The substituability test is breaking the encapsulation

forax at forax at
Mon Feb 25 21:23:42 UTC 2019

What i'm saying is that using a component wise test as == as a security implication, something i was not aware before thinking about it,
and something i'm sure our users don't want to be aware of.

Having two different meanings for "encapsulation", one for references and one for values is possible a solution, but it's moving the problem to the users, by saying, you will have to be careful enough to know that class encapsulation and value class encapsulation works differently.
The first part of the moto is "code like a class" and not "code like a class but beware because the encapsulation model is different".

It also makes the implementation of an interface by to a value class more hazardous, by example, can a panama Address can be implemented by a value class ? The answer is not easy because the encapsulation model is leaky.

> if the constructor is not accessible to the attacker
so a serializable value class is a security liability ?

And a component wise test is also prone to timing attacks, you can guess the value of the fields far faster than checking all combinations.


----- Mail original -----
> De: "Brian Goetz" <brian.goetz at>
> À: "Remi Forax" <forax at>
> Cc: "valhalla-spec-experts" <valhalla-spec-experts at>
> Envoyé: Lundi 25 Février 2019 15:32:18
> Objet: Re: The substituability test is breaking the encapsulation

> Good — let’s drill into this.
> At a high level, you’re saying there’s a tension between encapsulation and a
> state-based comparison primitive; that the state-based comparison is a side
> channel through which encapsulated state may be leaked.  That’s true.  (Just as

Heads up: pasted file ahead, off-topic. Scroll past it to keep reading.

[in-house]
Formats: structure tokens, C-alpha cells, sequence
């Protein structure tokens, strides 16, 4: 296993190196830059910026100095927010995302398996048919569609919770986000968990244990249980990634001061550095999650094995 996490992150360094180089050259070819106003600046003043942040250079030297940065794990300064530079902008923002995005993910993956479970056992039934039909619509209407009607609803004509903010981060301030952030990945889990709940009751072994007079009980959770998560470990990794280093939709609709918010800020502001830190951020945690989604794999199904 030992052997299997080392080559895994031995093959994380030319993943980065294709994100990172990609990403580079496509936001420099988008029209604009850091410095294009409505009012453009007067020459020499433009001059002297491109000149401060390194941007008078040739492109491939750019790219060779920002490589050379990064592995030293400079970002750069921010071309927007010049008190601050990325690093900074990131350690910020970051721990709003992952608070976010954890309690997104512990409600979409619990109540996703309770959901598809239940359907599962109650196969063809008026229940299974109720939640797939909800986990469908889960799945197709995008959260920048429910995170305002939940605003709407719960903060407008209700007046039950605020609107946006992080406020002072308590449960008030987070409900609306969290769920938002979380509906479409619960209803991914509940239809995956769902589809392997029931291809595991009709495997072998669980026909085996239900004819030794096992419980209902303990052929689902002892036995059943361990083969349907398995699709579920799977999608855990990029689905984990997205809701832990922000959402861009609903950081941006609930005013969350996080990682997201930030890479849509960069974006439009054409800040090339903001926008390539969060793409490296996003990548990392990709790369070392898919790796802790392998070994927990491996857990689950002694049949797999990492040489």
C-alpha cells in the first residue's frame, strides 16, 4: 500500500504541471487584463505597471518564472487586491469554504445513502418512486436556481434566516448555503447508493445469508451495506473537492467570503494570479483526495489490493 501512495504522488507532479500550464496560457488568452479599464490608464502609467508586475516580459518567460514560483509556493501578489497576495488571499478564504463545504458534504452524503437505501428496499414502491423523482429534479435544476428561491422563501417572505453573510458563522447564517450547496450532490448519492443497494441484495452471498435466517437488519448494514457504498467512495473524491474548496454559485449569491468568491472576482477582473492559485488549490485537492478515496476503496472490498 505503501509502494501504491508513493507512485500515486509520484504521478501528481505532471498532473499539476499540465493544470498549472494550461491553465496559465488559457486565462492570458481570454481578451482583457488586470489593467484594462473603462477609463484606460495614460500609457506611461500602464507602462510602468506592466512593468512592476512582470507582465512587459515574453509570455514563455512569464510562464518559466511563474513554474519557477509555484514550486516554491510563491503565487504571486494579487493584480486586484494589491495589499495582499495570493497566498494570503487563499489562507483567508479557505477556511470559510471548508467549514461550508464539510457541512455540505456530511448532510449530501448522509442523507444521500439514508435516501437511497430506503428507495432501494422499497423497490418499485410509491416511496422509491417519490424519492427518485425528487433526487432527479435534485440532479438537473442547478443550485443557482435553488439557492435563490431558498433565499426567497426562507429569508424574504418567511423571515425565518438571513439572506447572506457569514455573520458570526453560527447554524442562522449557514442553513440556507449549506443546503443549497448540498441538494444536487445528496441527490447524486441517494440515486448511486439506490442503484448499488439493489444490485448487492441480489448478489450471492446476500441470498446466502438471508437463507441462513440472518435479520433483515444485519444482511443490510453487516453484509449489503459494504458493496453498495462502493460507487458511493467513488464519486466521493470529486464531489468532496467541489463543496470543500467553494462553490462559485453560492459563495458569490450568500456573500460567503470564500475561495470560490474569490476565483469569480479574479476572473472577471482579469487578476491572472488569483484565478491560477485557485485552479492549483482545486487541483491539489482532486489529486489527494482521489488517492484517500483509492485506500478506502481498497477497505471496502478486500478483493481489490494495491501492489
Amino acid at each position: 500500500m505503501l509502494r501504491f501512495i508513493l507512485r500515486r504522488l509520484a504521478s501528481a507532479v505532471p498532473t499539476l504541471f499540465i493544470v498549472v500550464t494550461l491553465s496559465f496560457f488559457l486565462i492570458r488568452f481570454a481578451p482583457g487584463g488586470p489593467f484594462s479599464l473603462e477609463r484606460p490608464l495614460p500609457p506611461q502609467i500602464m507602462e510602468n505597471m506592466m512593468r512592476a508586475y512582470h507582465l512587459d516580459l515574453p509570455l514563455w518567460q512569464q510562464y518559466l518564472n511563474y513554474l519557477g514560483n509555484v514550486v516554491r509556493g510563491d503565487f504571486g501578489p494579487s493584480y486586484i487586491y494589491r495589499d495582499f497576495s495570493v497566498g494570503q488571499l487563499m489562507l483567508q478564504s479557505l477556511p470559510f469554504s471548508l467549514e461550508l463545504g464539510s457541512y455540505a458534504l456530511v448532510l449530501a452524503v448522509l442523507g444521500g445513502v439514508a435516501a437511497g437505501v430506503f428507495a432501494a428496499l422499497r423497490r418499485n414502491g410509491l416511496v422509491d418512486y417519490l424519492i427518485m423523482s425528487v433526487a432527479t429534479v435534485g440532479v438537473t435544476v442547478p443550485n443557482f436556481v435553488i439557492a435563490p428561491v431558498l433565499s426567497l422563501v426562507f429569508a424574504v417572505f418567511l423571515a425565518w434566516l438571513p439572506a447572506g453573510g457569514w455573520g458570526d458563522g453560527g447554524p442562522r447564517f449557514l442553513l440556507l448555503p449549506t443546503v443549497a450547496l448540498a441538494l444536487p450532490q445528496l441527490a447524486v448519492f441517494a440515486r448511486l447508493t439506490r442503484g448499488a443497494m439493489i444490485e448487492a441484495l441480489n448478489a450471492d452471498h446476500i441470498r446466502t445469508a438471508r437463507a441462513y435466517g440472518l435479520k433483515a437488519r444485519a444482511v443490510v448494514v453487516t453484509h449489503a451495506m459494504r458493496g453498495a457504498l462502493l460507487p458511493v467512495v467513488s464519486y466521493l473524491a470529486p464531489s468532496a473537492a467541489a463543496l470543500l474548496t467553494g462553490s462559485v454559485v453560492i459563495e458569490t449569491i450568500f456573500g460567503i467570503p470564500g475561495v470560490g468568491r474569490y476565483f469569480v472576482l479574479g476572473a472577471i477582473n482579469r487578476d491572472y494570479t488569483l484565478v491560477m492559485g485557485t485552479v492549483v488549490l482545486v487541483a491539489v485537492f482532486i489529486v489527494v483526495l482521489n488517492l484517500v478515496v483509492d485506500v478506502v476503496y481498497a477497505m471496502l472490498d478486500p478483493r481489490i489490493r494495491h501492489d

> there is a tension between “values are objects” and “objects have identity”.)
> To pick up on John’s note from v-dev over the weekend, value-objects are more
> easily _forgeable_ than identity-objects.  There are infinitely many possible
> java.lang.Integers, because of the unique-per-instance identity; there are only
> finitely many instances of
>    value class IntWrapper { public int i; }
> and, given access to the constructor, you can construct them all, and readily
> stamp out whatever instance you like, and it is just as good as all other
> instances with that state.
> We want value to have as many of the things that classes have, within the
> constraints that values eschew identity.  So they can’t have mutability or
> layout polymorphism.  But they can have methods, fields, constructors, type
> variables, etc.  And we’d like for “encapsulation” to be in this set.
> As a trivial observation, the concern you raise here goes away if the
> constructor is not accessible to the attacker.  That suggests there are at
> least two paths to plugging this leak; tighten state-based comparison, or
> require classes that want to encapsulate their state to also encapsulate the
> constructors that can produce arbitrary state.
> So, rather than blaming ==, or blaming encapsulation, let’s set out some
> expectations for how we want to use encapsulation in values.
> (I think this problem may be related to another problem — that of when a client
> should be allowed to use `withfield`.  For an unencapsulated class like Point,
> where the ctor expresses no constraints, it seems desirable to let clients say
> “p __with x = 2” (with whatever syntax), without making the author expose yet
> more accessor methods, but clearly for encapsulated values, that’s not OK.)
>> On Feb 25, 2019, at 5:11 AM, Remi Forax <forax at> wrote:
>> Hi all,
>> there is another issue with making the component wide test available for any
>> value types, it's leaking the implementation.
>> Let say we have this class:
>> public value class GuessANumber {
>>  private final int value;
>>  public GuessANumber(int value) {
>>    this.value = value;
>>  }
>>  public enum Response { LOWER, GREATER, FOUND };
>>  public Response guess(int guess) {
>>    if (value < guess) {
>>      return Response.LOWER;
>>    }
>>    if (value > guess) {
>>      return Response.GREATER;
>>    }
>>    return Response.FOUND;
>>  }
>>  public static GuessANumber random(int seed) {
>>    return new GuessANumber(new Random(seed).nextInt(1024));
>>  }
>> }
>> you can naively think that if we have an an instance of GuessANumber
>>  var number = GuessANumber.random(0);
>> you have can not get the value of the private field of that instance,
>> but using == you can find it because you can use == to test if number is
>> substituable to a user created GuessANumber.
>> here is how to find the value without using the method guess()
>>  System.out.println(IntStream.range(0, 1024).filter(n -> new GuessANumber(n) ==
>>  number).findFirst());
> > Rémi

More information about the valhalla-spec-observers mailing list